Official newspaper of The University of Texas at Austin

The Daily Texan

Official newspaper of The University of Texas at Austin

The Daily Texan

Official newspaper of The University of Texas at Austin

The Daily Texan

Advertise in our classifieds section
Your classified listing could be here!
October 4, 2022

City of Austin invests in more shaded structures citywide

Shunya Carroll

Several shaded structures are under construction in public recreational areas within Austin to make the city more heat resilient.

Between May 1 and June 22, Austin-Travis County EMS reported 246 heat-related hospital visits, with officials expecting that number to increase as temperatures get higher.

Austin Parks and Recreation Department and the Austin Parks Foundation contributed a combined $4 million to fund the planning and designing of new shaded areas in addition to ongoing construction projects. Designs range from pavilions to added trees and vegetation, according to the Parks and Recreation department.

“Adding shade in parks is one of many strategies to make our recreational amenities more enjoyable during times of heat,” Lindsey Machamer, park development project management supervisor, said in a statement. 

Heat is more intensely felt in eastern parts of the city, according to the Heat Resilience Playbook, a plan outlining different strategies dedicated toward making Austin more heat resilient. Marc Coudert, climate resilience and adaptation manager for the Office of Resilience, said the city wanted to focus specifically on heat resilience in East Austin, where a majority of the structures are under construction.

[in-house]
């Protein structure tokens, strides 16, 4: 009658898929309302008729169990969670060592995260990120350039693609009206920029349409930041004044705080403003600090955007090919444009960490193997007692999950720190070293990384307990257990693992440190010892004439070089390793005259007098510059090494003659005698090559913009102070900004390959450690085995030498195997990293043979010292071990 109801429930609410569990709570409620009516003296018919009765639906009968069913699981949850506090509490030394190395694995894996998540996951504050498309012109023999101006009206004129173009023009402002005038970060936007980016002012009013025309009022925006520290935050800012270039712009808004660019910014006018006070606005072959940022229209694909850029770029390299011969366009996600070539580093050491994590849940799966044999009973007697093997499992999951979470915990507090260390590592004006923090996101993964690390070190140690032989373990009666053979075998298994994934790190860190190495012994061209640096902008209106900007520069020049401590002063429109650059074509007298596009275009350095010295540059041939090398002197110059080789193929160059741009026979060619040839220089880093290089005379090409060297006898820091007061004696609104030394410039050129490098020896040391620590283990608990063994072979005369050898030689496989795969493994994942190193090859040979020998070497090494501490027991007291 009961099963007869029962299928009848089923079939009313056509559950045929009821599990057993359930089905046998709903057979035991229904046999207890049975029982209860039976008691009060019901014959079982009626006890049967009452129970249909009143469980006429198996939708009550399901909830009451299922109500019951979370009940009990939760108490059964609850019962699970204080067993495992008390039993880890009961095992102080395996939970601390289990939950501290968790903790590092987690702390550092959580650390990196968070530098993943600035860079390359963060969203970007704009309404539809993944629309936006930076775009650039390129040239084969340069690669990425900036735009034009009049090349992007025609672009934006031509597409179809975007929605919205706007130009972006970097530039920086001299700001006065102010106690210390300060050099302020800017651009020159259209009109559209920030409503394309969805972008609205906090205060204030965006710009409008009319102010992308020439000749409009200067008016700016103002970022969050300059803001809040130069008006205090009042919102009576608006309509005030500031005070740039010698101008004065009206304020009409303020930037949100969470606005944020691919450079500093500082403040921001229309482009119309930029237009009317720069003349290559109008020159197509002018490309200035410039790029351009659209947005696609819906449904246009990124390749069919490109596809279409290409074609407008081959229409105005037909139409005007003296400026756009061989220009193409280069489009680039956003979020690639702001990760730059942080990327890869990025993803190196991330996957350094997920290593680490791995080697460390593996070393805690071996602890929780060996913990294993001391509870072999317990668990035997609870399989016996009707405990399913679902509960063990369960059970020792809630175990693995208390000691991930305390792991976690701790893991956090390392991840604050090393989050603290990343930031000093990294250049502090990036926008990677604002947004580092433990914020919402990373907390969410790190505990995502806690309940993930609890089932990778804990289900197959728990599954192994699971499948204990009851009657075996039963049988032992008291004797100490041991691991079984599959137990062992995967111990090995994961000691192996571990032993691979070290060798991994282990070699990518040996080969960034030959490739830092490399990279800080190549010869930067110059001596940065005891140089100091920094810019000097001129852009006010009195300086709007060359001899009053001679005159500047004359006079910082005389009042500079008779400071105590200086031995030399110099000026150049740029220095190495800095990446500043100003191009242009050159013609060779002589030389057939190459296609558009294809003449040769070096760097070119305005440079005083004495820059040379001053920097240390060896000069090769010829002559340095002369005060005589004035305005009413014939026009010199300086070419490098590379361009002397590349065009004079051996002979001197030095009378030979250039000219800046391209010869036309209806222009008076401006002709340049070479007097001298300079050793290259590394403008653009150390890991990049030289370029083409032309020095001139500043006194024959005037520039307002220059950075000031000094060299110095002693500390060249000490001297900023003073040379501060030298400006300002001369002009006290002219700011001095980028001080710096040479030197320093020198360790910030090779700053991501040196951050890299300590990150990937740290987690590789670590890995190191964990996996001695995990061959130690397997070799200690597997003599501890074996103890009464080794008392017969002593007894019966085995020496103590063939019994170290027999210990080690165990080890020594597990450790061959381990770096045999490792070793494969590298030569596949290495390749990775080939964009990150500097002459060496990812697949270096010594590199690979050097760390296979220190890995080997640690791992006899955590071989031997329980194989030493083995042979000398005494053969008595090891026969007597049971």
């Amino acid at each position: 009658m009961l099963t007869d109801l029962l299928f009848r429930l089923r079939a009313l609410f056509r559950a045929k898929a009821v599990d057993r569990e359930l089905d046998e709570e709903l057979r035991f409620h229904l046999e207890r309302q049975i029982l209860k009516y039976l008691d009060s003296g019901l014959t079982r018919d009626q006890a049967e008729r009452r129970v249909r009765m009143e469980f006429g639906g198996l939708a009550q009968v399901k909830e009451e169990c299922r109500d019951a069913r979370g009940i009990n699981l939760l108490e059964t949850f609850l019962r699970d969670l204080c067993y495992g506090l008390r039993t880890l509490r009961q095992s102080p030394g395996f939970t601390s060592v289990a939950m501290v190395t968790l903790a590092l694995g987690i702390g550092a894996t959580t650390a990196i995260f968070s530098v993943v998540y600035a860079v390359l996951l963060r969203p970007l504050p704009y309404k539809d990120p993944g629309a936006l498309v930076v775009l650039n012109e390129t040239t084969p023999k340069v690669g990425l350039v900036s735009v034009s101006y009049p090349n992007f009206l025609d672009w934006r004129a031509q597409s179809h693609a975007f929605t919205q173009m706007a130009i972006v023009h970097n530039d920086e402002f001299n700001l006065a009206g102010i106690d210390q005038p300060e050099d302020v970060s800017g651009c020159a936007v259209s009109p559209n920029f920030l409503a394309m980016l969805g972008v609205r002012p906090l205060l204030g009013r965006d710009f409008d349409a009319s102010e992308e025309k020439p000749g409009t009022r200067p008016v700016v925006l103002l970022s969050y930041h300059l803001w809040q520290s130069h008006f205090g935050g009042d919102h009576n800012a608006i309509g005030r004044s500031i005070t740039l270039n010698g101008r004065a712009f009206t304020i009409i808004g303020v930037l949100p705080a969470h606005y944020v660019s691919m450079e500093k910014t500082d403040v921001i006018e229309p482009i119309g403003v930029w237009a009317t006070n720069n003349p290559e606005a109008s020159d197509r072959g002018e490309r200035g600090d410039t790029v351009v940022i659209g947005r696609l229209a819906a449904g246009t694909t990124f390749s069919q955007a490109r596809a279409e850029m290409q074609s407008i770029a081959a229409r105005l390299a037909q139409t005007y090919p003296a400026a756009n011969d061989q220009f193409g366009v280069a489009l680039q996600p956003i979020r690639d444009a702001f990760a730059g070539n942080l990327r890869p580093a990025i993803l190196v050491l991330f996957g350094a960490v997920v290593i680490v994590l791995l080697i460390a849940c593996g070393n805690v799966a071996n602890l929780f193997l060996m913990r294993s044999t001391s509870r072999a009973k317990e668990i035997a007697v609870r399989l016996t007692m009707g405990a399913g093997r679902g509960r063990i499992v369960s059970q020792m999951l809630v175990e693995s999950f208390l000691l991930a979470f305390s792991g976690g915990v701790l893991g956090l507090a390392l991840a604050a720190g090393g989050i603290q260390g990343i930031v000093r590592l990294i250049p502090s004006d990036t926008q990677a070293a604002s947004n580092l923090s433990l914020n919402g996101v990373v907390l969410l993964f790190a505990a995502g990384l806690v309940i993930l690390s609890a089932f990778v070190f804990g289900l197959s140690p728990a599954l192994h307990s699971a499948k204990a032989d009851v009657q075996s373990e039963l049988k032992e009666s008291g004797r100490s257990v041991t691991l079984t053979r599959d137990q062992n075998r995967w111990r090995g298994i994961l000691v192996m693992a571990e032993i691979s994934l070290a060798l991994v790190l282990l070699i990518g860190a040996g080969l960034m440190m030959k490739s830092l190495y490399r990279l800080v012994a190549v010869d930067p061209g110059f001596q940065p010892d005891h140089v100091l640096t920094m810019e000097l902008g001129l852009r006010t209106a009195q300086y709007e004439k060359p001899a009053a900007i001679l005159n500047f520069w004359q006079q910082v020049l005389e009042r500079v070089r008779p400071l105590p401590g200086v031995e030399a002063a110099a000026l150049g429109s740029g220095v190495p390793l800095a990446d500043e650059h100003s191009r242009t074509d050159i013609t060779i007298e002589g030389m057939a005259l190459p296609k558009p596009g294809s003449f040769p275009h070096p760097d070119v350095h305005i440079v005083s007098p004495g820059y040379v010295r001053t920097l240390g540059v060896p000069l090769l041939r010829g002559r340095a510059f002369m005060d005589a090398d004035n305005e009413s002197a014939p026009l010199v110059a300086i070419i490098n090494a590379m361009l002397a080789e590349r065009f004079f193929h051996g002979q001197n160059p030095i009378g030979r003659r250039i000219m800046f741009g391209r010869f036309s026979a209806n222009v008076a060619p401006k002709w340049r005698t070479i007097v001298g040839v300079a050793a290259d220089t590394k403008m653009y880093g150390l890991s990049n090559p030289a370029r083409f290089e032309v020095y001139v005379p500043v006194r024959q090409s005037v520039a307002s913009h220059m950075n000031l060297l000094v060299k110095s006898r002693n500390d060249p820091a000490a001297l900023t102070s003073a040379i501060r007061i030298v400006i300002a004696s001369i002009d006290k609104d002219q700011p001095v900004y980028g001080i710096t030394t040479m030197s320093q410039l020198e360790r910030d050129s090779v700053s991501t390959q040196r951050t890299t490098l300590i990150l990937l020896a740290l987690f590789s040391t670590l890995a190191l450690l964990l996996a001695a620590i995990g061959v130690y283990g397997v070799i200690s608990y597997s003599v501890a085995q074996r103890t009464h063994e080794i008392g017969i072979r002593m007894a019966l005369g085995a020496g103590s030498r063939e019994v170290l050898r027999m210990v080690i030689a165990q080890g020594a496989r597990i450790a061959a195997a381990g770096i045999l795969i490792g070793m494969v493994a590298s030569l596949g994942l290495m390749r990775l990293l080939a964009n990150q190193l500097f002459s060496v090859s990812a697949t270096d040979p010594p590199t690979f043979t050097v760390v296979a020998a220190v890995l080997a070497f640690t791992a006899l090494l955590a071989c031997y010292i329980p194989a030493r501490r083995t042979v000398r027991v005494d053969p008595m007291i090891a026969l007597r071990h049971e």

“Shade structures have become critical in (combating) rising temperatures while enabling our families to spend more quality time outdoors,” Council Member Vanessa Fuentes, who represents part of the Eastern Crescent, said in a statement. “I’m thrilled to see these structures coming to our communities, creating a cooler, more welcoming Austin for all.”

Coudert said people experiencing homelessness or who have fewer resources are most impacted by the heat. 

“There’s definitely a need to better understand the impacts of heat on those with the least amount of resources and try to figure out how to best allocate those resources based on need,” Coudert said.

The playbook outlines plans to expand heat risk education, cooling centers in the city and making public pools and splash pads more accessible.

“There’s a lot of different strategies, and they all need to work together to be able to make a difference,” Coudert said.

More to Discover